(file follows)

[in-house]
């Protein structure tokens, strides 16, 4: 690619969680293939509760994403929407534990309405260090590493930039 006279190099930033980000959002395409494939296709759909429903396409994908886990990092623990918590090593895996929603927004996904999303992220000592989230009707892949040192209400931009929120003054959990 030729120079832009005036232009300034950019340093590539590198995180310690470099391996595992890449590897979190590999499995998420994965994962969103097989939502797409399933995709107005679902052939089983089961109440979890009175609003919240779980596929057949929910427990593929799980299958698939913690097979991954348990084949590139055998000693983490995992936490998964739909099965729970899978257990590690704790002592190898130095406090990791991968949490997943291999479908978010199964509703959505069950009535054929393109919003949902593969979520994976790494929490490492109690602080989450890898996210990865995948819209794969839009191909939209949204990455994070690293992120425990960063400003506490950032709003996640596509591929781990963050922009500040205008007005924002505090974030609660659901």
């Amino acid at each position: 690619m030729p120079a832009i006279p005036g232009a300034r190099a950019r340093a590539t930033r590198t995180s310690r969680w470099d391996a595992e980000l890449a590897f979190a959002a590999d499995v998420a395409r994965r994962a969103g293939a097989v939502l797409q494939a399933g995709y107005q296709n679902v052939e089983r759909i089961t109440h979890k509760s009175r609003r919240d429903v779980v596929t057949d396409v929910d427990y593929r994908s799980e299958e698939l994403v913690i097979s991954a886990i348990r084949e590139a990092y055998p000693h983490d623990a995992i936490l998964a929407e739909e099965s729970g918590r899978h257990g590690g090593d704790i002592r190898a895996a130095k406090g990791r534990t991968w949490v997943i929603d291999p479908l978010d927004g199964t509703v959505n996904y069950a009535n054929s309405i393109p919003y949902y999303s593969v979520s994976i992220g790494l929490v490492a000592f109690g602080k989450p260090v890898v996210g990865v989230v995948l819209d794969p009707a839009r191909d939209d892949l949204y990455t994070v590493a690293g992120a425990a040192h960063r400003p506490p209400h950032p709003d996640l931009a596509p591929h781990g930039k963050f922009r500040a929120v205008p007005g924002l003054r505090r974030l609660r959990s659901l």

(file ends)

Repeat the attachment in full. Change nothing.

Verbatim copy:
[in-house]
């Protein structure tokens, strides 16, 4: 690619969680293939509760994403929407534990309405260090590493930039 006279190099930033980000959002395409494939296709759909429903396409994908886990990092623990918590090593895996929603927004996904999303992220000592989230009707892949040192209400931009929120003054959990 030729120079832009005036232009300034950019340093590539590198995180310690470099391996595992890449590897979190590999499995998420994965994962969103097989939502797409399933995709107005679902052939089983089961109440979890009175609003919240779980596929057949929910427990593929799980299958698939913690097979991954348990084949590139055998000693983490995992936490998964739909099965729970899978257990590690704790002592190898130095406090990791991968949490997943291999479908978010199964509703959505069950009535054929393109919003949902593969979520994976790494929490490492109690602080989450890898996210990865995948819209794969839009191909939209949204990455994070690293992120425990960063400003506490950032709003996640596509591929781990963050922009500040205008007005924002505090974030609660659901």
């Amino acid at each position: 690619m030729p120079a832009i006279p005036g232009a300034r190099a950019r340093a590539t930033r590198t995180s310690r969680w470099d391996a595992e980000l890449a590897f979190a959002a590999d499995v998420a395409r994965r994962a969103g293939a097989v939502l797409q494939a399933g995709y107005q296709n679902v052939e089983r759909i089961t109440h979890k509760s009175r609003r919240d429903v779980v596929t057949d396409v929910d427990y593929r994908s799980e299958e698939l994403v913690i097979s991954a886990i348990r084949e590139a990092y055998p000693h983490d623990a995992i936490l998964a929407e739909e099965s729970g918590r899978h257990g590690g090593d704790i002592r190898a895996a130095k406090g990791r534990t991968w949490v997943i929603d291999p479908l978010d927004g199964t509703v959505n996904y069950a009535n054929s309405i393109p919003y949902y999303s593969v979520s994976i992220g790494l929490v490492a000592f109690g602080k989450p260090v890898v996210g990865v989230v995948l819209d794969p009707a839009r191909d939209d892949l949204y990455t994070v590493a690293g992120a425990a040192h960063r400003p506490p209400h950032p709003d996640l931009a596509p591929h781990g930039k963050f922009r500040a929120v205008p007005g924002l003054r505090r974030l609660r959990s659901l």